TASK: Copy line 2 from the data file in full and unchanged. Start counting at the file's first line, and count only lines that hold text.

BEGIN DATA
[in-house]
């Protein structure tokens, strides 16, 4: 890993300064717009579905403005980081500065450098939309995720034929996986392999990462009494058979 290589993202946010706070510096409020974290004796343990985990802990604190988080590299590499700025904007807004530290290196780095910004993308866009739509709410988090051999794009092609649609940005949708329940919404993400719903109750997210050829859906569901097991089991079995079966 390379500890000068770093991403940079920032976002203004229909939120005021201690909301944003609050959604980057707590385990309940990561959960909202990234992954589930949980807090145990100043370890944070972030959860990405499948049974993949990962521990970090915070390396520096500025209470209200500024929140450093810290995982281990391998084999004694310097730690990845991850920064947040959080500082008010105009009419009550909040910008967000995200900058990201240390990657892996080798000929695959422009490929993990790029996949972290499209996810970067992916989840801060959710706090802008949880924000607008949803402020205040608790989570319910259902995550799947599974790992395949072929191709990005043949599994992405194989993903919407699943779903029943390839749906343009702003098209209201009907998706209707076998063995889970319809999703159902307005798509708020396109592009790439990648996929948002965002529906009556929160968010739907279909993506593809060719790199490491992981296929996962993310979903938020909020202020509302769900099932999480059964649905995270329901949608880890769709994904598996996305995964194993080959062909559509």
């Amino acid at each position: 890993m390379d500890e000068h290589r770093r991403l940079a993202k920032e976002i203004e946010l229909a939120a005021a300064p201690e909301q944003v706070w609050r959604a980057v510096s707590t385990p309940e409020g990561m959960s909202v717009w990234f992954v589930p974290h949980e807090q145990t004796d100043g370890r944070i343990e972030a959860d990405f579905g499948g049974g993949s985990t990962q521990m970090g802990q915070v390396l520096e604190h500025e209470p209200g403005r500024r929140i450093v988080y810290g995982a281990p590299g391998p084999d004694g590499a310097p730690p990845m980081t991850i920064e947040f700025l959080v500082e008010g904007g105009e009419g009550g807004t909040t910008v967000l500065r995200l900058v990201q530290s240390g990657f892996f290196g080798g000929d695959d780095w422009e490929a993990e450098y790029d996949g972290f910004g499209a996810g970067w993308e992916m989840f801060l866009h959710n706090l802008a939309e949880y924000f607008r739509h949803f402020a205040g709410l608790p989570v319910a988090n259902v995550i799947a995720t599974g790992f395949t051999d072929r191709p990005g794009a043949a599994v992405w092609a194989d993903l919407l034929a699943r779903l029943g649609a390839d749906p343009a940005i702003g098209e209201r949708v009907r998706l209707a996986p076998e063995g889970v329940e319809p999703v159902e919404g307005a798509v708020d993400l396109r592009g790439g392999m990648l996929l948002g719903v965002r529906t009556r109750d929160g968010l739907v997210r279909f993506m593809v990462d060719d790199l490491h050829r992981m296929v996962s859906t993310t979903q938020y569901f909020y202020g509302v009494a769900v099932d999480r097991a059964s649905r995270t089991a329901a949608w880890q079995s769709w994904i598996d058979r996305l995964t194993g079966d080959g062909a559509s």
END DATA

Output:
């Protein structure tokens, strides 16, 4: 890993300064717009579905403005980081500065450098939309995720034929996986392999990462009494058979 290589993202946010706070510096409020974290004796343990985990802990604190988080590299590499700025904007807004530290290196780095910004993308866009739509709410988090051999794009092609649609940005949708329940919404993400719903109750997210050829859906569901097991089991079995079966 390379500890000068770093991403940079920032976002203004229909939120005021201690909301944003609050959604980057707590385990309940990561959960909202990234992954589930949980807090145990100043370890944070972030959860990405499948049974993949990962521990970090915070390396520096500025209470209200500024929140450093810290995982281990391998084999004694310097730690990845991850920064947040959080500082008010105009009419009550909040910008967000995200900058990201240390990657892996080798000929695959422009490929993990790029996949972290499209996810970067992916989840801060959710706090802008949880924000607008949803402020205040608790989570319910259902995550799947599974790992395949072929191709990005043949599994992405194989993903919407699943779903029943390839749906343009702003098209209201009907998706209707076998063995889970319809999703159902307005798509708020396109592009790439990648996929948002965002529906009556929160968010739907279909993506593809060719790199490491992981296929996962993310979903938020909020202020509302769900099932999480059964649905995270329901949608880890769709994904598996996305995964194993080959062909559509």